"If you can't explain it simply, you don't understand it well enough"
    Albert Einstein
    Dave H_2EdTheHeaterManHomerJSmith
  • LabenaquiLabenaqui Member Posts: 6
    edited September 10
    Not mentioned is the innate high bypass feature of a volute driven hydronic circulator at rest. We have demonstrated this attribute as a heating continuity feature upon circulator failure on our "Beta Sites".
    Our recently patented "Neo-Gravity Hydronic (FHW) Heating Appliance(TM)" utilizes this attribute along with Delta-T Distribution Management to minimize energy consumption (8-13 Watts, typ.) in powered operation as well.
    Natural (Gravity) Convection is always there, whether we opt to use it or not.
  • mike585mike585 Member Posts: 8
    Pumps do work on a fluid. Pressure and flow depend on pump characteristics such as volute size and shape, speed, etc, and system characteristics. A circulator is a pump. When I worked in a nuke plant we had reactor coolant pumps in closed loops of pressurized water. They would be circulators given your definition. No difference.
  • EdTheHeaterManEdTheHeaterMan Member Posts: 724
    PETE_38 said:

    As I remember pumps produce flow not pressure, resistance to flow produces pressure.
    I believe the circulator is a pump.

    I Believe that Pete missed the point.
    a PUMP on a closed system is called a circulator because the "head pressure" does not need to account for "Static Pressure"

    "Literary License" is used to make a point, however, the "Pumps" used to circulate water in a closed system can be far less powerful than one used to get that same water to fill up a swiming pool that is located on the roof of say... a hotel building.

    I know for a fact that a circulator pump in a 5 story building has a head pressure of less than 8 feet even though the top radiator is over 45 feet above the circulator pump. In that same building, there is a Water Pump that produces over 65 ft of head pressure to get the water to the pool on the 5th floor.

    Sometimes we can't see the forrest for the trees, me included. I just learned that many of the Wallies I thought were "Expert Posters" are not in the Trades, but are hobbiests with systems of their own that allow them to help others. Cudos to them!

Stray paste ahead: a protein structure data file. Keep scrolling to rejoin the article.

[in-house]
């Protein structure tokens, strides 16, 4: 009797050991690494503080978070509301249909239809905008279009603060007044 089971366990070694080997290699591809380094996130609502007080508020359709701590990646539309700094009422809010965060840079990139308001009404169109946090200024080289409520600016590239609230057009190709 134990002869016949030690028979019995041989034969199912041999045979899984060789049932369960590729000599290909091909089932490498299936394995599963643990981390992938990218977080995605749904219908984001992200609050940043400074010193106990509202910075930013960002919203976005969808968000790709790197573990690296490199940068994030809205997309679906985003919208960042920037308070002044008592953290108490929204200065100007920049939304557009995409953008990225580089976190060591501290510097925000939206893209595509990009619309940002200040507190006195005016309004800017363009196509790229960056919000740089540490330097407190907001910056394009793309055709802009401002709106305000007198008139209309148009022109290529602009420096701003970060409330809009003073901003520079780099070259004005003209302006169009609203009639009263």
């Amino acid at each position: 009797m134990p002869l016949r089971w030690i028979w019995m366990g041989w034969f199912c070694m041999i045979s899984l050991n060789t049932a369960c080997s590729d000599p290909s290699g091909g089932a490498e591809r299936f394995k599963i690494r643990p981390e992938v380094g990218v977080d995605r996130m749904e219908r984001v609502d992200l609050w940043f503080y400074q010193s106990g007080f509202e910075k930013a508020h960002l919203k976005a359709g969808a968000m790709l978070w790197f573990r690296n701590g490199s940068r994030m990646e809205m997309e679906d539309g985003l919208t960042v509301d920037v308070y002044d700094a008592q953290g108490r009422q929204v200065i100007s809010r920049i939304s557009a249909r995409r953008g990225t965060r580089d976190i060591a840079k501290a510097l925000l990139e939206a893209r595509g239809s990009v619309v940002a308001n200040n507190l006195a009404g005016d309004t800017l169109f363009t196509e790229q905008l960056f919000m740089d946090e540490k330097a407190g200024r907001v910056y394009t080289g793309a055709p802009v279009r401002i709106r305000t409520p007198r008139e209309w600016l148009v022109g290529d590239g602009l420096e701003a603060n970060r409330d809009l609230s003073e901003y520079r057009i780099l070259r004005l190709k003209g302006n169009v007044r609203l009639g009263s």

Ed
  • PETE_38PETE_38 Member Posts: 4
    It’s a pump, variable displacement type.
  • PerryHolzmanPerryHolzman Member Posts: 145
    Its a pump. Just with low pressure head capabilities.

    In the US Navy and in Power plants (not to mention Engineering School - I'm a mechanical engineer by training)... Circulating water pumps are common for cooling condensers, coolant system loops, Reactor Cooling in Pressurized Water Reactors (PWR), etc. They just have a low pressure head.

    You cannot move water or any gas without 1st creating a pressure differential large enough to overcome the system resistance. It takes a pump to do that.

    Have a great day,

    Perry
  • unclejohnunclejohn Member Posts: 1,617
    It's a circulator. It is not interchangeable with a pump. You can not replace it with a pump that sits on the side of a cooling tower now can you. I mean you could but you would soon find out you have two very different things.
  • Jamie HallJamie Hall Member Posts: 13,203
    It's all semantics, folks. A pump -- a very general term, by the way -- is any device intended to create a pressure differential in a liquid (so as to distinguish it from a fan or blower). A circulator is a particular type of centrifugal pump. So is a ten stage deep well turbine. So is... It really does help to call a particular class of pumps circulators, as we all know what we mean (I hope). But for the fussy, it is also good to remember that a circulator is a member of the class centrifugal pump, which in turn is a member of a the general class hydrodynamic pump, which in turn is a member of the general class pump.
    Br. Jamie, osb